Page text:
# Sine vs Sinc vs SphericalBesselJ in NIntegrate

I'm evaluating an oscillatory integral numerically, and ran into a weirdness with NIntegrate, which I've boiled down to a simple case for this question.

Consider NIntegrate[Sin[100 k]/k^5, {k, 100, 250}], which evaluates to -9.59482*10^-13. Mathematica can handle this integral analytically, writing the solution in terms of Sine integrals. Doing numerical evaluation of the result yields the same answer to 13 digits (N[Integrate[Sin[100 k]/k^5, {k, 100, 250}], 15]).

Now, consider writing the Sin function instead as a Sinc function: NIntegrate[100 Sinc[100 k]/k^4 , {k, 100, 250}]. Same result.

Finally, consider writing the Sinc function as a SphericalBesselJ function: NIntegrate[100 SphericalBesselJ[0, 100 k]/k^4 , {k, 100, 250}]. Note that SphericalBesselJ[0,x] == Sinc[x]. Here, Mathematica complains bitterly about doing this integral numerically, before offering the answer of 6.43722*10^-11.

Why isn't Mathematica choosing the same method to numerically integrate SphericalBesselJ as it is for Sin and Sinc?

NIntegrate may be hardwired to "recognizes" structure in Sin and Sinc and automatically select better methods, but its heuristics are not smart enough to do that with SphericalBesselJ. I would not have known either :-).

Perhaps in further support of that the following executes with no trouble and returns the same results as the others:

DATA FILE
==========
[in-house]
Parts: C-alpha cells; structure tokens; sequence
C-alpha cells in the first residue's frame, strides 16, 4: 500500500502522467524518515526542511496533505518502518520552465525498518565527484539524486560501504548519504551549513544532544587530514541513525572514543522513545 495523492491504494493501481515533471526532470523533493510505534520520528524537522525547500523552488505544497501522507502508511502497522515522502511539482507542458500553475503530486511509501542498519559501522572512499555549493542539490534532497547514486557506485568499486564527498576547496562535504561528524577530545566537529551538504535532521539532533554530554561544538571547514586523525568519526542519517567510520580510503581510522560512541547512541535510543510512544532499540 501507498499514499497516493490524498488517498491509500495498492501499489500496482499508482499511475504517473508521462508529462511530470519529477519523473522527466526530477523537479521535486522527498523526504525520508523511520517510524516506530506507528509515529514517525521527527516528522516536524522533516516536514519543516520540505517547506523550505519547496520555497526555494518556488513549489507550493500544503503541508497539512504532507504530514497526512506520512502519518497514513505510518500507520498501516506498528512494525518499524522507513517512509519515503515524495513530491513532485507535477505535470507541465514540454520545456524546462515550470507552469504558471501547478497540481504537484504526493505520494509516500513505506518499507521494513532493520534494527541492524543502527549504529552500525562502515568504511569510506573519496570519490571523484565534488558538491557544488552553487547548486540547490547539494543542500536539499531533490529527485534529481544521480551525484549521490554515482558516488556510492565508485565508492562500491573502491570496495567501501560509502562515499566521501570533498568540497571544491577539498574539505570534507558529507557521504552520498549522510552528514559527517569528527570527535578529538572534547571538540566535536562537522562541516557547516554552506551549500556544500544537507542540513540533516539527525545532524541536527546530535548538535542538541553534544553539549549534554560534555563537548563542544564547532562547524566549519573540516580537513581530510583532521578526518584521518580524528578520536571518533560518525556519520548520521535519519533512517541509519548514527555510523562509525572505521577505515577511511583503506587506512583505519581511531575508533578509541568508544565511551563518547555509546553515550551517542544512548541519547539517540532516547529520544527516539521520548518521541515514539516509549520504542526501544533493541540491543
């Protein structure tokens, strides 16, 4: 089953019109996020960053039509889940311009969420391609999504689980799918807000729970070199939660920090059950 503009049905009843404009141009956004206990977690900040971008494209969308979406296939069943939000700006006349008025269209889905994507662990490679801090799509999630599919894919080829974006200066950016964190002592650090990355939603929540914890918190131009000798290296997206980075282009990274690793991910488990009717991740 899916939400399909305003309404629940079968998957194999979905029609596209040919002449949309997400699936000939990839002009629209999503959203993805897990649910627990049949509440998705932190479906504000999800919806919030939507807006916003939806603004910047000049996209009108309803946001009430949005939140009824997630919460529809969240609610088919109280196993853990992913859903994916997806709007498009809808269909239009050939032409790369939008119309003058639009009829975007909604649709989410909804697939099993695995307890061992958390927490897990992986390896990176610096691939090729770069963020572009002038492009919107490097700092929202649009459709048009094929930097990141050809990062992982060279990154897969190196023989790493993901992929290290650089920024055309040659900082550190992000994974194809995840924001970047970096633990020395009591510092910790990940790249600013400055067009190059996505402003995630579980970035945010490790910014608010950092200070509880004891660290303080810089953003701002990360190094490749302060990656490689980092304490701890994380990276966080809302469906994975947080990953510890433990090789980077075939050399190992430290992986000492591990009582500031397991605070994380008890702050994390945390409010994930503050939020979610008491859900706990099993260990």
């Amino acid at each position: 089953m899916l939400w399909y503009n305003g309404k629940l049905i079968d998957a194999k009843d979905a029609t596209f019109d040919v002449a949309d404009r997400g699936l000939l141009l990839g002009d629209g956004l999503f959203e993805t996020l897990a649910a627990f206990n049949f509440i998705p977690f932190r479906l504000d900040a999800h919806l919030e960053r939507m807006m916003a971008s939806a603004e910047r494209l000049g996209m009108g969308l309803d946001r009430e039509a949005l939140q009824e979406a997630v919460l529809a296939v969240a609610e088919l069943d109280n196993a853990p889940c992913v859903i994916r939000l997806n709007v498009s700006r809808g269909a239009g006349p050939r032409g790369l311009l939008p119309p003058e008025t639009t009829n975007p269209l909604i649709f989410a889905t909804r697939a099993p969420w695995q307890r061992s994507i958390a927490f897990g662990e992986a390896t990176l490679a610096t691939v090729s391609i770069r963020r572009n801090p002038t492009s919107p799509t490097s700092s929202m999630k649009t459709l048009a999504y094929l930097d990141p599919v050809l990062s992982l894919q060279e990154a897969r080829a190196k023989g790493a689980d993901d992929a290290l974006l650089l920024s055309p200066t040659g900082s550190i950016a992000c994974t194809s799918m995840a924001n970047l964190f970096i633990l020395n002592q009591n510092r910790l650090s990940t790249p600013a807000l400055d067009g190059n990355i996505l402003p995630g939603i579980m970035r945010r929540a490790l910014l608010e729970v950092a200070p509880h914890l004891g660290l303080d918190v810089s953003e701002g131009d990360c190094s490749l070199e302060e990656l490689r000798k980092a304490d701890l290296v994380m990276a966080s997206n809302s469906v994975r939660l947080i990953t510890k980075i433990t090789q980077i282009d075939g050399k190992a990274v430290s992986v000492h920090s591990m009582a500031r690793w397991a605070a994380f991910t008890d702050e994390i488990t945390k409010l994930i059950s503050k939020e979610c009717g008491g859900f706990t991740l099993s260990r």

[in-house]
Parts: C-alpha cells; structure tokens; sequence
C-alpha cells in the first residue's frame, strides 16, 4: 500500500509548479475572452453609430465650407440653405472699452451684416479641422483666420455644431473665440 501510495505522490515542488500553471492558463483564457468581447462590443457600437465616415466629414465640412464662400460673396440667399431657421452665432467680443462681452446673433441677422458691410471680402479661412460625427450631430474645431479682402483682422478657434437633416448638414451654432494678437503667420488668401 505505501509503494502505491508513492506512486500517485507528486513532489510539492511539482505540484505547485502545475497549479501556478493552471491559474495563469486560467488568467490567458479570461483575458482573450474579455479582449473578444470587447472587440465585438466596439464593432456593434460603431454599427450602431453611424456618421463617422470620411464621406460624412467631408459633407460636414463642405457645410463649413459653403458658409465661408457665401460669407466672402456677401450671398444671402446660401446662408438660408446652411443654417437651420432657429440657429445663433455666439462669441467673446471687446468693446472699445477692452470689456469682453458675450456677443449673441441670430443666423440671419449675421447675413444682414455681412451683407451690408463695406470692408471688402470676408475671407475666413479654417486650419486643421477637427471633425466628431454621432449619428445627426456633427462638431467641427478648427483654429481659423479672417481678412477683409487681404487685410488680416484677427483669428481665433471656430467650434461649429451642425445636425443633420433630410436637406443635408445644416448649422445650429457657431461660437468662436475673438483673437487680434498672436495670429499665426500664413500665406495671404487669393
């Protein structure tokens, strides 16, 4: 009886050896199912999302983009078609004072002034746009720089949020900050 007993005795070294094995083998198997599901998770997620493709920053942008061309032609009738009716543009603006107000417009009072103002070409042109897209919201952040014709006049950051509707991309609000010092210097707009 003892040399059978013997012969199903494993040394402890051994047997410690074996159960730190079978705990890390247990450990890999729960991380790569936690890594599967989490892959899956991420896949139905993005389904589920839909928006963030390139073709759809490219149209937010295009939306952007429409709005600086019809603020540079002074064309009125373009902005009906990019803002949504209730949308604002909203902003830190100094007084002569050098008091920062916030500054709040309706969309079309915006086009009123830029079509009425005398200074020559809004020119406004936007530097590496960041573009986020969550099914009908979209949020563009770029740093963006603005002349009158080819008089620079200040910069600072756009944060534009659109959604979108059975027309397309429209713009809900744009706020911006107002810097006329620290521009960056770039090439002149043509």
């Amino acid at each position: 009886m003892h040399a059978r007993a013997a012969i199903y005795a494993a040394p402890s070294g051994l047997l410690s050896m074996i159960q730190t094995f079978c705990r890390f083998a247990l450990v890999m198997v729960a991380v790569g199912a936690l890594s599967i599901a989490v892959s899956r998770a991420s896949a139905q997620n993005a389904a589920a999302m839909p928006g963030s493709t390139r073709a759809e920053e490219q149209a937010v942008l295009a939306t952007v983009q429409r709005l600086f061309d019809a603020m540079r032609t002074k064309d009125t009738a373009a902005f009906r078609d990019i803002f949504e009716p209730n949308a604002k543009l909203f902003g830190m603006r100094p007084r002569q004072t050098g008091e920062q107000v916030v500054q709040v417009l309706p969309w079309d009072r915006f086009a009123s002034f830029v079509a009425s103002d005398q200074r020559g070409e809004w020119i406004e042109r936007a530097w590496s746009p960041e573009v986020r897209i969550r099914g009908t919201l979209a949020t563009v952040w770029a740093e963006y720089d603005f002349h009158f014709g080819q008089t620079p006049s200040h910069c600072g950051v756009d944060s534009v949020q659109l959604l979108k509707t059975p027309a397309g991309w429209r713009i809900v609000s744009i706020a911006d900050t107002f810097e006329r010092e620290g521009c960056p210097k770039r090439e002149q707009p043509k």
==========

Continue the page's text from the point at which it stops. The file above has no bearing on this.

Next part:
NIntegrate[100 SphericalBesselJ[0, 100 k]/k^4, {k, 100, 250}, Method -> "LevinRule"]
(* Out: 9.59482*10^-13 *)


Edit

To go qualitatively a little further, we can use the beautiful spelunking code provided by Anton Antonov in his answer to Determining which rule NIntegrate selects automatically. Once you execute his tracing code from that answer, then the following calls return a lot more info:

Note that the above includes a call to NIntegrateClenshawCurtisOscillatoryRule. This rule is NOT invoked in the SphericalBesselJ call:

• As an additional note: "ClenshawCurtisOscillatoryRule" (see e.g. this paper) is specifically designed for finite oscillatory integrals with explicit sine or cosine factors, so of course NIntegrate[] would not consider using it for an integrand with SphericalBesselJ[], even if it is equivalent. (Perhaps Anton might have more to say about this matter...) Commented Jun 5, 2020 at 17:23
• Well, isn't that a curiosity. Guess I should be replacing SphericalBesselJ with Sinc explicitly wherever I can to help out with the method selection, or suggesting an integration method for Mathematica. Commented Jun 5, 2020 at 17:43
• @Jolyon, you might want to look at how to use "LevinRule" if you expect to be doing a lot of integrals with spherical Bessels. Commented Jun 5, 2020 at 17:53
• Use FunctionExpand to simplify the integrand before integration. NIntegrate[ 100 SphericalBesselJ[0, 100 k]/k^4 // FunctionExpand, {k, 100, 250}]` Commented Jun 5, 2020 at 19:23
• @Bob, here it works OK, but in general, I would not recommend converting spherical Bessels to their trigonometric form. See e.g. this and this. Commented Jun 6, 2020 at 0:17